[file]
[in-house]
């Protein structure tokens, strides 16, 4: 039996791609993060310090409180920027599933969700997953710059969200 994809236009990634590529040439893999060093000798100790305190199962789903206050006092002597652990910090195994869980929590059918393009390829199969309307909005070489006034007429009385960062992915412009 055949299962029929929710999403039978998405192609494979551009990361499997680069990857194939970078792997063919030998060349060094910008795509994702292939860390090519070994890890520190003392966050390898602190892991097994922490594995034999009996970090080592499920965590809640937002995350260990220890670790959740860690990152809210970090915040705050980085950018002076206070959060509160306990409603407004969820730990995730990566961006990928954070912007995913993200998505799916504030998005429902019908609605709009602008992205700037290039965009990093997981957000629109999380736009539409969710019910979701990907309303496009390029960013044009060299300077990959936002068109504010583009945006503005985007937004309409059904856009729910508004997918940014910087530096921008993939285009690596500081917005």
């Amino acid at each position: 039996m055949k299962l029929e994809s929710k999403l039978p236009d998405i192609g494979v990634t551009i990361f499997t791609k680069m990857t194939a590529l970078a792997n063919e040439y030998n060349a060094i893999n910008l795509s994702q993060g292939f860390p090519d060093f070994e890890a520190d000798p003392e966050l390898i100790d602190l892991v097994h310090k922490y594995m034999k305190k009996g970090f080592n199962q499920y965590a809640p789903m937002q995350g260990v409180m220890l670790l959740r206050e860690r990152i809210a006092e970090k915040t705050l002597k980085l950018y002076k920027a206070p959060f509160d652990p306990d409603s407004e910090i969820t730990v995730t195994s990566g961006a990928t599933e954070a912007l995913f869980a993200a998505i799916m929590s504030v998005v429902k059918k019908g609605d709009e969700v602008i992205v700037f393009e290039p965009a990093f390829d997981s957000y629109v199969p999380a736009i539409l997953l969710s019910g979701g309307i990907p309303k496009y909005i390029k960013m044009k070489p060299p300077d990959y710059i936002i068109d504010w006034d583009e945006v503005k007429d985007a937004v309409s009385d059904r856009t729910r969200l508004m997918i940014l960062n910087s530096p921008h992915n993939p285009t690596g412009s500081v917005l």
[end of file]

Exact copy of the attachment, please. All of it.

[in-house]
């Protein structure tokens, strides 16, 4: 039996791609993060310090409180920027599933969700997953710059969200 994809236009990634590529040439893999060093000798100790305190199962789903206050006092002597652990910090195994869980929590059918393009390829199969309307909005070489006034007429009385960062992915412009 055949299962029929929710999403039978998405192609494979551009990361499997680069990857194939970078792997063919030998060349060094910008795509994702292939860390090519070994890890520190003392966050390898602190892991097994922490594995034999009996970090080592499920965590809640937002995350260990220890670790959740860690990152809210970090915040705050980085950018002076206070959060509160306990409603407004969820730990995730990566961006990928954070912007995913993200998505799916504030998005429902019908609605709009602008992205700037290039965009990093997981957000629109999380736009539409969710019910979701990907309303496009390029960013044009060299300077990959936002068109504010583009945006503005985007937004309409059904856009729910508004997918940014910087530096921008993939285009690596500081917005």
């Amino acid at each position: 039996m055949k299962l029929e994809s929710k999403l039978p236009d998405i192609g494979v990634t551009i990361f499997t791609k680069m990857t194939a590529l970078a792997n063919e040439y030998n060349a060094i893999n910008l795509s994702q993060g292939f860390p090519d060093f070994e890890a520190d000798p003392e966050l390898i100790d602190l892991v097994h310090k922490y594995m034999k305190k009996g970090f080592n199962q499920y965590a809640p789903m937002q995350g260990v409180m220890l670790l959740r206050e860690r990152i809210a006092e970090k915040t705050l002597k980085l950018y002076k920027a206070p959060f509160d652990p306990d409603s407004e910090i969820t730990v995730t195994s990566g961006a990928t599933e954070a912007l995913f869980a993200a998505i799916m929590s504030v998005v429902k059918k019908g609605d709009e969700v602008i992205v700037f393009e290039p965009a990093f390829d997981s957000y629109v199969p999380a736009i539409l997953l969710s019910g979701g309307i990907p309303k496009y909005i390029k960013m044009k070489p060299p300077d990959y710059i936002i068109d504010w006034d583009e945006v503005k007429d985007a937004v309409s009385d059904r856009t729910r969200l508004m997918i940014l960062n910087s530096p921008h992915n993939p285009t690596g412009s500081v917005l």